Since the beginning, the Institut Pasteur de Lille has been a research institute of excellence dedicated to infectious diseases. It has always combined basic aspects of science with potential applications. The first major success was the development of the Bacillus Calmette-Guérin (BCG) by the first General Director of the Institute, Albert Calmette, and his co-worker Camille Guérin. BCG is the most widely used vaccine in the world and is still the only vaccine available against tuberculosis and leprosy.
During the last decades, the research topics of the Institut Pasteur de Lille have evolved in broader research areas, including parasitology, virology, bacteriology and immunology, as well as cancer and cardiovascular and neurodegenerative diseases. In 2009, the teams involved in infectious diseases and immunity decided to combine their efforts and create the "Center for Infection and Immunity of Lille" (CIIL). This center has officially been launched on January 1st 2010 as a mixed research unit of the Institut Pasteur de Lille, Inserm (U1019), CNRS (UMR 8204) and the Lille University.
Founded in 2010, the objectives of the Center for Infection and Immunity of Lille (CIIL) lie precisely within this context. The CIIL is part of the Pasteur Institute of Lille and is composed of 15 research teams, organized in three major research areas:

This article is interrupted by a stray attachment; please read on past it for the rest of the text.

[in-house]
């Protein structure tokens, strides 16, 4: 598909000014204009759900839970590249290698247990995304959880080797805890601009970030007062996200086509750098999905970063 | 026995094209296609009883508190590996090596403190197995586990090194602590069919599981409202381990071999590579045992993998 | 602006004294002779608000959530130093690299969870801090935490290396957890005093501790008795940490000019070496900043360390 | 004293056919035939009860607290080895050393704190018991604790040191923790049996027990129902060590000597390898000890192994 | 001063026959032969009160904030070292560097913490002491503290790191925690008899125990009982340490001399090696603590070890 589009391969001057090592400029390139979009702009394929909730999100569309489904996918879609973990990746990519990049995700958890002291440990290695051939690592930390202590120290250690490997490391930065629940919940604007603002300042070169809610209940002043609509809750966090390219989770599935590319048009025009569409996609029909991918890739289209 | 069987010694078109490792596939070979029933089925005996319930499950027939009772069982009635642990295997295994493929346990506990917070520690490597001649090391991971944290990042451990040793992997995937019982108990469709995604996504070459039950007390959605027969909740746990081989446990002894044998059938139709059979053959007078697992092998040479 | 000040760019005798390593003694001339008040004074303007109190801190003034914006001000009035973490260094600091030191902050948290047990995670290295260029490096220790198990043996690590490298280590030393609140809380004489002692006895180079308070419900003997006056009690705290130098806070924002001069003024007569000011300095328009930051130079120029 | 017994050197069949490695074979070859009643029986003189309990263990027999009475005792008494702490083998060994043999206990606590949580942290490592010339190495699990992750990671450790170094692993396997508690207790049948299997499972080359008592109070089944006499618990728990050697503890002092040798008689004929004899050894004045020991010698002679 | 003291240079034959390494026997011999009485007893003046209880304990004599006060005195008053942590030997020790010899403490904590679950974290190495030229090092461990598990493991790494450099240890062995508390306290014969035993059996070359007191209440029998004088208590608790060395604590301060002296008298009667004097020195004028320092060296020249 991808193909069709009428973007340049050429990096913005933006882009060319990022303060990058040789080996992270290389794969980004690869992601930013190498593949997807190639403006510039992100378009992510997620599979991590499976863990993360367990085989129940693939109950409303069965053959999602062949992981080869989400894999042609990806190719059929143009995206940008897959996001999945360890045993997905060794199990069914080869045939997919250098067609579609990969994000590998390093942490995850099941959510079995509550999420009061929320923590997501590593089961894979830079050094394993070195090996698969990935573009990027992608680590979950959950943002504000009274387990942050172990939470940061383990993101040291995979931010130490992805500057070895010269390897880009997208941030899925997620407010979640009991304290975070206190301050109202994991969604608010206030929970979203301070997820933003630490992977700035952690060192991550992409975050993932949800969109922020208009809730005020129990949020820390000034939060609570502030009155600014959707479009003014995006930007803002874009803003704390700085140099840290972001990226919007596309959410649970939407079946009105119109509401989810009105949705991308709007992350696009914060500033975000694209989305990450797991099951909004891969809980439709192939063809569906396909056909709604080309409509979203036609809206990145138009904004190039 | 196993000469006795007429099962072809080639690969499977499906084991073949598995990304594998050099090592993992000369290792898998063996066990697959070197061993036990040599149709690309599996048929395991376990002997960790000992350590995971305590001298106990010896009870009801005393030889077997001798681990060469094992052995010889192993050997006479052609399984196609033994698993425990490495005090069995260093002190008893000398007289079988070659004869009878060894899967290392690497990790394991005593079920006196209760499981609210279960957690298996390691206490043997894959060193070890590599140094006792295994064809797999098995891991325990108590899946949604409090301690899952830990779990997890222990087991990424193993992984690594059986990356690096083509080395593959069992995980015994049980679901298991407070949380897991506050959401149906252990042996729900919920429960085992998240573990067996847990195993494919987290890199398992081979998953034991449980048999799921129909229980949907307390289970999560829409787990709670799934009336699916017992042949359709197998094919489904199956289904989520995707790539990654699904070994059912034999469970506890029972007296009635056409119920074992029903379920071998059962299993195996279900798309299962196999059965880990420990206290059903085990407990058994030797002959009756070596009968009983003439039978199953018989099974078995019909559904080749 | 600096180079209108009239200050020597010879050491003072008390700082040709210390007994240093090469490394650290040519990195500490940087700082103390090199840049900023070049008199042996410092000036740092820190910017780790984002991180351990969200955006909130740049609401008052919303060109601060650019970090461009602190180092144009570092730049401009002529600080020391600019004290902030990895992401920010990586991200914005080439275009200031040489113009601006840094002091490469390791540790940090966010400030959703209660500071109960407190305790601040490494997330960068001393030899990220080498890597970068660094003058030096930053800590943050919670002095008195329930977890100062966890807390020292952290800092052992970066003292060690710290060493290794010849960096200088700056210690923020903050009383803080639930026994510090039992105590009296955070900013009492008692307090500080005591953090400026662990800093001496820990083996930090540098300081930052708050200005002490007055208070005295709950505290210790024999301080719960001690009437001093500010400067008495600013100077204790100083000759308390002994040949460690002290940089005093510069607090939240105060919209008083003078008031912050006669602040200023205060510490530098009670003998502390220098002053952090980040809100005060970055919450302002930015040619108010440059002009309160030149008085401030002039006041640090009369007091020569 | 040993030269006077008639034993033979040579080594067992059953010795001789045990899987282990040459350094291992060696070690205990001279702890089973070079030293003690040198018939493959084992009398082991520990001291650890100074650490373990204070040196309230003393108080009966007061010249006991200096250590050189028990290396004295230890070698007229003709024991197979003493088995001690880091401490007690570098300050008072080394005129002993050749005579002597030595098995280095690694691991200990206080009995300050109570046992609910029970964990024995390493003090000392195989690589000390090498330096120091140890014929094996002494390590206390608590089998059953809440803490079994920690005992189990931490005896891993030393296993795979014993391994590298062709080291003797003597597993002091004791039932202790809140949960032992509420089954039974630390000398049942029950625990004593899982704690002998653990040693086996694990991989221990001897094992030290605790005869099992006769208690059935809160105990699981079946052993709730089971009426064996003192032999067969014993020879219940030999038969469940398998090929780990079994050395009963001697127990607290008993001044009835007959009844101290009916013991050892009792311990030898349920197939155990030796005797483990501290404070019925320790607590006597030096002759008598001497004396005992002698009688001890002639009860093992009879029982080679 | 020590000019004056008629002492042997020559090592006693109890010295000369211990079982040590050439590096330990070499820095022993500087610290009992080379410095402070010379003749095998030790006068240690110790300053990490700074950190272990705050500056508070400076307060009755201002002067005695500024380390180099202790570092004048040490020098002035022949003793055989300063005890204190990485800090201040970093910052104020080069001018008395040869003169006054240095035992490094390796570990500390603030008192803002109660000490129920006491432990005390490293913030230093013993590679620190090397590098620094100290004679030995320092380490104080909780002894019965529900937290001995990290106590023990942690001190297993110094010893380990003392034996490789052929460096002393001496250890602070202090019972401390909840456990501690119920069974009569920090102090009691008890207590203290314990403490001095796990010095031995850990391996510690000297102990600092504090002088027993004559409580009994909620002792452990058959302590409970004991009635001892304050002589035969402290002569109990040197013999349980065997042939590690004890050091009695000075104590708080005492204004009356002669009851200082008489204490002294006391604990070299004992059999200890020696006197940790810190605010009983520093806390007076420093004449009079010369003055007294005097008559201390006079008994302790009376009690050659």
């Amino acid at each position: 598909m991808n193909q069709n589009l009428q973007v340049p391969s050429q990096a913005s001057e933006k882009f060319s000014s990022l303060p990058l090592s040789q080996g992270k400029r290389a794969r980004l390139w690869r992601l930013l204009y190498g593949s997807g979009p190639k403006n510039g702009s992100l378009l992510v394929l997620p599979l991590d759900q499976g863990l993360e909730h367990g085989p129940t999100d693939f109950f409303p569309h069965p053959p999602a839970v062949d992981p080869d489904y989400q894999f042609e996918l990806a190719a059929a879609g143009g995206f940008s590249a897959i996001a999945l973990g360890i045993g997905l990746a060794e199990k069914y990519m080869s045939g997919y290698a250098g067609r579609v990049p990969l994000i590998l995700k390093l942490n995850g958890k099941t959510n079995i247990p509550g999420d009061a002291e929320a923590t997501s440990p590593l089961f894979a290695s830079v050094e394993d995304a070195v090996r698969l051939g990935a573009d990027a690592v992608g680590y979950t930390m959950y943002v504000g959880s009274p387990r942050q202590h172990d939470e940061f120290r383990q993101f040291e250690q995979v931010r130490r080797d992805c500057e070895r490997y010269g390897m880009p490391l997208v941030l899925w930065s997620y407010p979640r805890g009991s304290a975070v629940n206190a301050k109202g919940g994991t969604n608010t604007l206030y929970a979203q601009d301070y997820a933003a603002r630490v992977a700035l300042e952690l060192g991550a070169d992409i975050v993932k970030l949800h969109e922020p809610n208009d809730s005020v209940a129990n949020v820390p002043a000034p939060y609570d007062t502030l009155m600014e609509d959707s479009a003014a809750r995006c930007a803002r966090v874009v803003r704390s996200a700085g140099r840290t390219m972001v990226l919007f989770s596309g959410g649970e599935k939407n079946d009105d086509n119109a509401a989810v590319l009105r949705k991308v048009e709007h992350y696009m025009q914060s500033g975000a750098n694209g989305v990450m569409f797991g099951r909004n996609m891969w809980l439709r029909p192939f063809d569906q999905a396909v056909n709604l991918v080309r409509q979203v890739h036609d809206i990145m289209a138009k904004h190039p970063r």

1 - Biology of the Pathogen,
2 - Strategies of Infection,
3 - Host Response and Inflammatory Processes.
It gathers complementary expertise, covering a wide range of disciplines from epidemiology, molecular and cellular virology, bacteriology and parasitology, to the immunological basis of infectious and non-infectious diseases and translation into clinical applications.
The targeted diseases include some of the major infections world-wide, such as hepatitis C, tuberculosis and malaria. However, other diseases of increasing public health concern are also addressed, including plague, whooping cough, schistosomiasis, toxoplasmosis, and various parasitic, fungal, respiratory and gastro-intestinal infections. Furthermore, deciphering the dialogue with the symbiotic microbiota might provide novel clues in our understanding of chronic inflammatory diseases, such as inflammatory bowel disease, asthma and chronic obstructive pulmonary disease.
63 Engineers, Technicians,
14 Master students
33 PhD students
27 Post-Docs/ Researchers